The social sciences, and economics in particular, separated from moral and political philosophy in the second half of the 18th century when the results of the myriad of intentional actions of people were perceived to produce regularities resembling the laws of a system. Both Physiocratic thought and Smith’s Wealth of Nations reflect this extraordinary discovery: scientific laws thought to be found only in nature could also be found in society. This extension poses several problems. A serious one refers to the tension of combining individuals’ freedom of action with the scientists’ desire to discover the systematic aspects of the unintended and quite often unpredictable consequences of human action, that is, the desire to arrive at laws characterized by a certain degree of generality and permanence.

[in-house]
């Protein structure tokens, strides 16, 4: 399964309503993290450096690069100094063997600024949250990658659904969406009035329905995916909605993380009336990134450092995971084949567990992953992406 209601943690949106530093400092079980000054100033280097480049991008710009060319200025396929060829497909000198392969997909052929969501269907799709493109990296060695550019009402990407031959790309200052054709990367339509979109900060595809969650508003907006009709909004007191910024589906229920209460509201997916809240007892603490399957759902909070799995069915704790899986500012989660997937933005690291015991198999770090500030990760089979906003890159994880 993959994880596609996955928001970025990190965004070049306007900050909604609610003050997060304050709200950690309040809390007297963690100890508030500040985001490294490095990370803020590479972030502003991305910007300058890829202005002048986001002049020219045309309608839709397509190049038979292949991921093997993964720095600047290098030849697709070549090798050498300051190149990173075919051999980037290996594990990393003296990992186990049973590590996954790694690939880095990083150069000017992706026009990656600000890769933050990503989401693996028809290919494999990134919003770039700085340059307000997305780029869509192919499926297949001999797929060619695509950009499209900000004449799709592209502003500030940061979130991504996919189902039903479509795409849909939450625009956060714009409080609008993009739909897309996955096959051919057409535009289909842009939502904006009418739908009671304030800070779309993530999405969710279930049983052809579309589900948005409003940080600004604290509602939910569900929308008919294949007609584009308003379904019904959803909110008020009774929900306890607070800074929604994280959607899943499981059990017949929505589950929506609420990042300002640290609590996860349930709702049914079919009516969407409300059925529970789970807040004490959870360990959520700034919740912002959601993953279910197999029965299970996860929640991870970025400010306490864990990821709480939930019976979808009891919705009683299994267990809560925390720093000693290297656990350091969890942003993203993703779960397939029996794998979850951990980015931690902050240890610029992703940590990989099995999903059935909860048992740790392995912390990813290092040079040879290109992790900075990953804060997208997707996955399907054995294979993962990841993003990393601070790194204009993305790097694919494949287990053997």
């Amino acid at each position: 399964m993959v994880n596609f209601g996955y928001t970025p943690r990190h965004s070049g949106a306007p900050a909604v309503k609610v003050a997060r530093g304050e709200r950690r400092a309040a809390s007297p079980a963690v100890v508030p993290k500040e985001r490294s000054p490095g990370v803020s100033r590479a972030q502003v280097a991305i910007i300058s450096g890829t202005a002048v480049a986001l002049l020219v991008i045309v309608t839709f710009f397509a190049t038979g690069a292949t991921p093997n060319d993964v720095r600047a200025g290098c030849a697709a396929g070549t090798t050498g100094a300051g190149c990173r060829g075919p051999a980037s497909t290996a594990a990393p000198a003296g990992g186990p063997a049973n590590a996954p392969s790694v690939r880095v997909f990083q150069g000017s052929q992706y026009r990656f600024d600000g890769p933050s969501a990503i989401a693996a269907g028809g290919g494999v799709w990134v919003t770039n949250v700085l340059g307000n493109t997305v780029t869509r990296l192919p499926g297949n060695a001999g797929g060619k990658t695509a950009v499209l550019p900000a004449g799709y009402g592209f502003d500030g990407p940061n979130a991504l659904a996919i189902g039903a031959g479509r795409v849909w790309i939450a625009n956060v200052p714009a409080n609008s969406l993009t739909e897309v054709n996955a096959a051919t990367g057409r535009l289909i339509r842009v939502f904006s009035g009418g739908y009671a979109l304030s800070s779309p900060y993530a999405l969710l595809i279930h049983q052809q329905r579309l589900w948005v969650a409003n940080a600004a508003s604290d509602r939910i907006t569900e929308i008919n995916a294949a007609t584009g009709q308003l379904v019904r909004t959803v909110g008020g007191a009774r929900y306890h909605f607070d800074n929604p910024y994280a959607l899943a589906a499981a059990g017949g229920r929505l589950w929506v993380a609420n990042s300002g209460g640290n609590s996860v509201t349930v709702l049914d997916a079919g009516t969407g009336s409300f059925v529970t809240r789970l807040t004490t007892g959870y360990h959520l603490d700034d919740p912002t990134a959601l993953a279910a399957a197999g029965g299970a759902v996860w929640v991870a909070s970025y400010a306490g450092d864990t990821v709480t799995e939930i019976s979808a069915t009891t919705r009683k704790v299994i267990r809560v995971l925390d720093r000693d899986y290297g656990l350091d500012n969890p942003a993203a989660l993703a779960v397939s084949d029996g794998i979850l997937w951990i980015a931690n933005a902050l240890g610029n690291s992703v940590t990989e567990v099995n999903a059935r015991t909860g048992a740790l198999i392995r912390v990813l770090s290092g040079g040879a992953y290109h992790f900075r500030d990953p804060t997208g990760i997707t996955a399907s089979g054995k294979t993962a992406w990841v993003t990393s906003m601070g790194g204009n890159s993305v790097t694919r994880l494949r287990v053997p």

KeywordsCeteris paribus Economic laws Law of diminishing returns Law of variable proportions Marginal revolution Natural law Neo-Austrian economics Positive economics Substitution Tendency laws
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